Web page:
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JamesW

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Re: The 2020 melting season
« Reply #4700 on: August 10, 2020, 12:09:00 AM »
The movement of ice into the CAA from the CAB. Garlic press seeing a little action over the last few days between Borden & Ellef Ringnes Islands. I apologise I have not learnt how to overlay for a video sequence as yet...

uniquorn

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Re: The 2020 melting season
« Reply #4701 on: August 10, 2020, 12:16:14 AM »
polarview S1, north chukchi, aug9.
further north looks no better till 80N
« Last Edit: August 10, 2020, 12:36:57 AM by uniquorn »

Rod

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Re: The 2020 melting season
« Reply #4702 on: August 10, 2020, 12:54:44 AM »
There is a low stirring up that ice in the Beaufort today. It might not be very strong, but you can see the effects of the winds on the clouds on worldview.

The high over the CAB is also letting a lot of sunshine onto the ice today.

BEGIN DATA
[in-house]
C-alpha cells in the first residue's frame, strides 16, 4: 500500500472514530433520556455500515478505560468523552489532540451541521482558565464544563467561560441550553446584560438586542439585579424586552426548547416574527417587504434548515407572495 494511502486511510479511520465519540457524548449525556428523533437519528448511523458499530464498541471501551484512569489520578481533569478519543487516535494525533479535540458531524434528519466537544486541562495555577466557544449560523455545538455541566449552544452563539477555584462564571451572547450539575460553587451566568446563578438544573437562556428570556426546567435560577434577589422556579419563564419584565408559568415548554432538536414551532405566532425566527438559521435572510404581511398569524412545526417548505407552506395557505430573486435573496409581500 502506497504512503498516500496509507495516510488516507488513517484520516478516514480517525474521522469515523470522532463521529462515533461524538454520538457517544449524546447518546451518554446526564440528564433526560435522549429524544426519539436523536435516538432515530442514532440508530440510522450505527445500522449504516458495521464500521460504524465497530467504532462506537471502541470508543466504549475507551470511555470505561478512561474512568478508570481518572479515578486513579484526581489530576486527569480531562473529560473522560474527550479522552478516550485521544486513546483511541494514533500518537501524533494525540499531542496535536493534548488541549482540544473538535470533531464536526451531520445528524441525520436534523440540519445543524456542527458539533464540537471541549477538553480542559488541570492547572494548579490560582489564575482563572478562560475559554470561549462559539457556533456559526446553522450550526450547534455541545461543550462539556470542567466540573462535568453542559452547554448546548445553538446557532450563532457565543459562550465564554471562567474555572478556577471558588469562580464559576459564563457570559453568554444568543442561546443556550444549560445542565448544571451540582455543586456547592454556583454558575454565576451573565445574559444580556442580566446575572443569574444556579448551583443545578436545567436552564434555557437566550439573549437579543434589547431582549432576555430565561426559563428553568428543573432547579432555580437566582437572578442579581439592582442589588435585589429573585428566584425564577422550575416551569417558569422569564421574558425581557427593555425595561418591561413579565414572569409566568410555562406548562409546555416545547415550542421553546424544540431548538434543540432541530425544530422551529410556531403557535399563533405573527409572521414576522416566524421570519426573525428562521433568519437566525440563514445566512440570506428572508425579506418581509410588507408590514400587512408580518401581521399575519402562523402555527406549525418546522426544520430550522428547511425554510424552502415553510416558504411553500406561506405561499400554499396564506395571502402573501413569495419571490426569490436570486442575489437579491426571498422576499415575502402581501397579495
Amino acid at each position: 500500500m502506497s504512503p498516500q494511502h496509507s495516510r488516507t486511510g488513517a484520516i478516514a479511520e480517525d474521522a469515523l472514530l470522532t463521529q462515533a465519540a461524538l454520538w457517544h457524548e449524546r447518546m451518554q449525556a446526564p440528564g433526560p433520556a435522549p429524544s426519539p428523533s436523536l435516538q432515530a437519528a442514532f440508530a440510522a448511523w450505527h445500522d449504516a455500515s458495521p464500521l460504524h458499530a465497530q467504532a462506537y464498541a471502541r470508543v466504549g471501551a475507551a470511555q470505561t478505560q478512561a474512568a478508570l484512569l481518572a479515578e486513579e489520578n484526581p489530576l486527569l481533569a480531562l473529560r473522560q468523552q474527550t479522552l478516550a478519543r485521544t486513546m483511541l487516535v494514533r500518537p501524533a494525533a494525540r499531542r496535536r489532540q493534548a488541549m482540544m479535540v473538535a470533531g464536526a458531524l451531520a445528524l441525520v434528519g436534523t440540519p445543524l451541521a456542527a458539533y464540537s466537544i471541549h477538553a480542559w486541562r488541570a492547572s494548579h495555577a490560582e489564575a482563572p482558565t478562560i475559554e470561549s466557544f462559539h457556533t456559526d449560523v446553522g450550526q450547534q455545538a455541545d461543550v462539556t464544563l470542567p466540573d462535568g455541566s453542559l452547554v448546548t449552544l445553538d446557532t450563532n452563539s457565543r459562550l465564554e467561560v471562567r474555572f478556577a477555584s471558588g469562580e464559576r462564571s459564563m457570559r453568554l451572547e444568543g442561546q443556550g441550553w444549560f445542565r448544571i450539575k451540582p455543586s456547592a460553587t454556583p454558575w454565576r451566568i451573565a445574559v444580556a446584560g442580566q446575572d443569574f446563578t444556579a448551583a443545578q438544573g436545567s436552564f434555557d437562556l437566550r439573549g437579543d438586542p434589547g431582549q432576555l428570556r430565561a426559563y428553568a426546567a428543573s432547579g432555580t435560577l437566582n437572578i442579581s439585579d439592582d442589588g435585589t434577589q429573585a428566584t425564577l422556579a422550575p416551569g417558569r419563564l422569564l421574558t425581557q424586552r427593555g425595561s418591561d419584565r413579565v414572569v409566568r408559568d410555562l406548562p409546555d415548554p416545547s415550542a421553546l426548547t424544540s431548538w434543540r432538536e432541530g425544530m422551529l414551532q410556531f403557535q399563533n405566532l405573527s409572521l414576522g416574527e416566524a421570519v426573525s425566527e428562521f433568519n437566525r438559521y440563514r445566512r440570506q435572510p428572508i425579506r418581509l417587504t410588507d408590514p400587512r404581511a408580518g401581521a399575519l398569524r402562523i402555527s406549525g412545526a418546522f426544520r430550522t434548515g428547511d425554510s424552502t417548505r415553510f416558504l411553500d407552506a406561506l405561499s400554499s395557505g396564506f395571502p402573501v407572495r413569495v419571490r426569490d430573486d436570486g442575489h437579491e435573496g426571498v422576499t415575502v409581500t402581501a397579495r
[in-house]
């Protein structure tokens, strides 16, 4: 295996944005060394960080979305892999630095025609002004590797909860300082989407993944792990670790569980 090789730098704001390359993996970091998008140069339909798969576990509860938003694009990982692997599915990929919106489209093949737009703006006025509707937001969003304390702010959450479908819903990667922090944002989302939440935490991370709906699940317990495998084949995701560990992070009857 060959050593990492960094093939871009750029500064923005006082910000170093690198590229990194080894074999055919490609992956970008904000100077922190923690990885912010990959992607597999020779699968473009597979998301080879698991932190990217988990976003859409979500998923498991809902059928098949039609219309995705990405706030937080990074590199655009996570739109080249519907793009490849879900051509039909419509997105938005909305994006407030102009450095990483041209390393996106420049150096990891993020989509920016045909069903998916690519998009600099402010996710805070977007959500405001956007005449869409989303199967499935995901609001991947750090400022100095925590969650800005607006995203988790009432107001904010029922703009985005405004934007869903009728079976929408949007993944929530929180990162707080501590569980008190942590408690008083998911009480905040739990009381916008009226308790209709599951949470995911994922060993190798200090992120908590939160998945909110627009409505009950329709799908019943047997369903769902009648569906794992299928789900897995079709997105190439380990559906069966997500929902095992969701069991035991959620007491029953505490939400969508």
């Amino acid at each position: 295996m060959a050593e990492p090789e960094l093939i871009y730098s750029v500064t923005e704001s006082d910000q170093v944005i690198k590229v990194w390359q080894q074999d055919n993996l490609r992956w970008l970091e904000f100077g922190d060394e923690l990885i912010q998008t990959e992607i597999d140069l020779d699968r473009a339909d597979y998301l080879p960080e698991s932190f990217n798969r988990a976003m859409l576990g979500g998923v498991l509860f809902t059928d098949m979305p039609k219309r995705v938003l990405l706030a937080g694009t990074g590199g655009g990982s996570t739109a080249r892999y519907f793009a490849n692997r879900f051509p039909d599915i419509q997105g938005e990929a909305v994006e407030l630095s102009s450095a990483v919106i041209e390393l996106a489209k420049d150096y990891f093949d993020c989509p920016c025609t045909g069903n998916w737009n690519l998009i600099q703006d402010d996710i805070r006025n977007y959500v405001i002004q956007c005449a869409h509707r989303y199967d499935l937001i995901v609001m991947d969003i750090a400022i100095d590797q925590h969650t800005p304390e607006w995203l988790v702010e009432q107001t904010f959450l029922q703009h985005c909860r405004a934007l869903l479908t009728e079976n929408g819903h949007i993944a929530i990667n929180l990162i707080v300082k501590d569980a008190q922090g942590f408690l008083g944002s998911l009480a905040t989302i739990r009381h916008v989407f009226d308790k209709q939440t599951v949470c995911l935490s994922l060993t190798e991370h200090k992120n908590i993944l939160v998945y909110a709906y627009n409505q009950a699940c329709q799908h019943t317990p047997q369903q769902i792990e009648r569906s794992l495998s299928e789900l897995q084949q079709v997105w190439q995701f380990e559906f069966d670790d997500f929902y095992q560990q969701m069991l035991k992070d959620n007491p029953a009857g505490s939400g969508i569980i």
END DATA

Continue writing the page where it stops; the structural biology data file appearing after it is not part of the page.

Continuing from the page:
Paladiea

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Re: The 2020 melting season
« Reply #4703 on: August 10, 2020, 01:10:38 AM »
With that century drop today, it looks like we're done with the ice pack expansion curtailing extent drops. I think the next few days are going to be a wild ride indeed.
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Paul

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Re: The 2020 melting season
« Reply #4704 on: August 10, 2020, 03:33:31 AM »
In my eyes, the forecasts are slowly but surely changing to a more high pressure outlook. The main emphasis of high pressure being around the pole. I'm assuming as we head towards mid August the sun is still strong enough but does weaken with each day. What would help the ice is if we have any chilly air under this high and of course these days, we don't really.

Still interested in those very strong reverse winds through Fram, see how that affects the more diffused ice from Greenland. I believe there is a current running from near the pole and down through fram hence alot of ice dissapears especially during winter time. I don't think I've ever seen a period where winds are forecast to blow in from the south so constantly between Greenland and Svalbard. It should be a good thing for the ice but is it this year? Double edged sword it could be.